China – Xian

We take Xian very slowly and relaxed. All days behind us are starting to put some weight on our backs and the never-ending rain here is not helping.

Xian feels more modern than Beijing, or at least the quarter where we are staying. The two lines of metro are super clean and modern, also more expensive. The streets are full of stores, including a Walmart!

Our favorite place, the Muslim Quarter, close to the Drum and Bell towers. This place is like a giant food market. All streets are full of life and packed with small restaurants and food stands selling the highlights: “biang biang” noodles, small potatoes or tofu fried and spiced—so good!, spiced gelatin, meat and squid skewers, pork pitas, rice cakes, moon cakes, sweets… We will eat here two times during our stay, despite the absence of hygiene, for which we still care, but there’s nothing we can do.

All was happening under the rain.

All was happening under the rain.

Rice cakes

Rice cakes

Dates and more dates!

Dates and more dates!

Super Hygiene 1

Super Hygiene 1

Super hygiene 2

Super hygiene 2

This is how they prepare the noodles here.

This is how they prepare the noodles here.

Results of the previous three pictures: Biam Biam Noodles typical of Xian, or so they said.

Results of the previous three pictures: Biam Biam Noodles typical of Xian, or so they said.

Meat skewers everywhere. We did not try those.

Meat skewers everywhere. We did not try those.

Squid skewers. Yes we did try those :)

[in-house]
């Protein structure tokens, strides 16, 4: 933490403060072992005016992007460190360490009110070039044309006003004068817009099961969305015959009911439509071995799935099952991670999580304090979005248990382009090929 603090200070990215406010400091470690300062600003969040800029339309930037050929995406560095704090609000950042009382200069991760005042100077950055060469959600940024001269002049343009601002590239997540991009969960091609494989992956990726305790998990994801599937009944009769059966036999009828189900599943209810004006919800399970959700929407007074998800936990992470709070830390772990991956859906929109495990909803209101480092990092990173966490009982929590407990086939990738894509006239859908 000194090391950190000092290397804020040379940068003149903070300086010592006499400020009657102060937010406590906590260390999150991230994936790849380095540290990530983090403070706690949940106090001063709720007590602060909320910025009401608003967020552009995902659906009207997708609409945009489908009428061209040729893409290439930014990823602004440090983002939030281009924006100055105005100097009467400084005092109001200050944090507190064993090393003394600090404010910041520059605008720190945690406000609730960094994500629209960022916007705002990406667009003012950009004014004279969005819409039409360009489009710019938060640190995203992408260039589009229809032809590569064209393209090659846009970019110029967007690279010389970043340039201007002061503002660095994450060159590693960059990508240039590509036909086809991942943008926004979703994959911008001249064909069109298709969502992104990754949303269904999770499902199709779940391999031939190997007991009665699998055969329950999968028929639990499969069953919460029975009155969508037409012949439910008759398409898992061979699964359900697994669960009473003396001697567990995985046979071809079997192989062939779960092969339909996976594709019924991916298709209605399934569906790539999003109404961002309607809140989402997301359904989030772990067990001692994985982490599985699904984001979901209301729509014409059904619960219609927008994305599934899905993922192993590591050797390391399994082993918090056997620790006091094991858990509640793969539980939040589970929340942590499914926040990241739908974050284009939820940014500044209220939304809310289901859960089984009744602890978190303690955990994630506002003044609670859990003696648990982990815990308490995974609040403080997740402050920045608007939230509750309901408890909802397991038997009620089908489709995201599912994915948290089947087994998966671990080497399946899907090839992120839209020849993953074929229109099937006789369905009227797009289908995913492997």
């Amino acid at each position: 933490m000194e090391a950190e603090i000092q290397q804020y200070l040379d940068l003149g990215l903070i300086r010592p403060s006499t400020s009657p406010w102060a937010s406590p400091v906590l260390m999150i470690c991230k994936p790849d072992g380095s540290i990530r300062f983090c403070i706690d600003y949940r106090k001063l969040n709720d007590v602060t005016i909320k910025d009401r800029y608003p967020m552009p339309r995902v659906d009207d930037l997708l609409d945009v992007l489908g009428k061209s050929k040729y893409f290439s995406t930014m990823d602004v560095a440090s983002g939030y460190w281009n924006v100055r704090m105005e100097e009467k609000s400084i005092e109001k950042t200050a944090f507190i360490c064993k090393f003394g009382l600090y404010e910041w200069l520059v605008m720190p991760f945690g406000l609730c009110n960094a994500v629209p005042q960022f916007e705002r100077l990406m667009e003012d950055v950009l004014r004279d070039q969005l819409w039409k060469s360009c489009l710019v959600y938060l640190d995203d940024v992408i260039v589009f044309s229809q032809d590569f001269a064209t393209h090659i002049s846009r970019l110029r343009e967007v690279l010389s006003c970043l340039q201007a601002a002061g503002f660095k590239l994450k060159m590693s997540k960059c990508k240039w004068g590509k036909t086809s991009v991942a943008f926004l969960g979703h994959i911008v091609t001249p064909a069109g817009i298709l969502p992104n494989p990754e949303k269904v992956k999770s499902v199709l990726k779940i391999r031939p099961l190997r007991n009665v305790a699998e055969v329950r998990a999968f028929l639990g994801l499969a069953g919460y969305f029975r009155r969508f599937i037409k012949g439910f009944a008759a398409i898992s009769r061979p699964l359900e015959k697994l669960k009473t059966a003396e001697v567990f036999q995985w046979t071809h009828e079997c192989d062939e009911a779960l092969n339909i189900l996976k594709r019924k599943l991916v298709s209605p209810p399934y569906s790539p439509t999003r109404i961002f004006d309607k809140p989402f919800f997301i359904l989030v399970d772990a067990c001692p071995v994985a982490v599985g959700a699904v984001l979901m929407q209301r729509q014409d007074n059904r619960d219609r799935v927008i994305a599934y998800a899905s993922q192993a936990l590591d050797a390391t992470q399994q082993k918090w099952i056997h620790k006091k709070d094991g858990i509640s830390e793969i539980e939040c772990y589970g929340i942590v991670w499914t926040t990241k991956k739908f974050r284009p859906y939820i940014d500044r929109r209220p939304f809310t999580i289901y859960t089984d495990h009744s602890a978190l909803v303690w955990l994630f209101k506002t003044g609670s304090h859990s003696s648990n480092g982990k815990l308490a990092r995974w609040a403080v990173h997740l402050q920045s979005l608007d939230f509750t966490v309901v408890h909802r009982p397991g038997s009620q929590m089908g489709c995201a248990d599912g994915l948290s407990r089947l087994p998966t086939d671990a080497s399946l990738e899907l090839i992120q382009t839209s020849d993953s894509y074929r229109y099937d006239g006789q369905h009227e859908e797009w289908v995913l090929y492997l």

Squid skewers. Yes we did try those 🙂

Proof of squid skewer eating.

Proof of squid skewer eating.

More noodle stoves.

More noodle stoves.

Drum tower illuminated at night.

Drum tower illuminated at night.

On of the drums of the drum tower used in the past to tell the time.

On of the drums of the drum tower used in the past to tell the time.

One of the streets of the Muslim quarter from the drum tower. You can see all the stand roofs covering everything.

One of the streets of the Muslim quarter from the drum tower. You can see all the stand roofs covering everything.

Inside the Bell Tower, we were on the right time to see the bell performance.

Inside the Bell Tower, we were on the right time to see the bell performance.

Inside the Muslim quarter there is a Mesquite famous enough to be visited by our current King Felipe a bunch of years ago. We get lost for some time trying to find the entrance and we visit it. It turns out to be quite interesting when you notice the mix of Chinese and Arab decorations in the Mesquite slash Temple. Here are some pictures.

Some of the gardens.

Some of the gardens.

One of the benches exposed.

One of the benches exposed.

A fountain in the gardens.

A fountain in the gardens.

This is where the currently pray.

This is where the currently pray.

Arab letters mixed with Chinese style.

Arab letters mixed with Chinese style.

This is a painting that I found quite impressive.

This is a painting that I found quite impressive.

Detail of a box with amazing decoration to keep one Quran.

Detail of a box with amazing decoration to keep one Quran.

Another similar box.

Another similar box.

We spend too much time finding things to eat in the Muslim quarter and fail to get the right bus once so we arrive too late to see the Goose Pagoda. All we can do is take a picture of the pagoda from outside and some of its surroundings.

20140916-182930-DSC01330

A commercial center close to the Big Goose pagoda, with a super giant screen as the roof.

A commercial center close to the Big Goose pagoda, with a super giant screen as the roof.

Night shot going to the metro.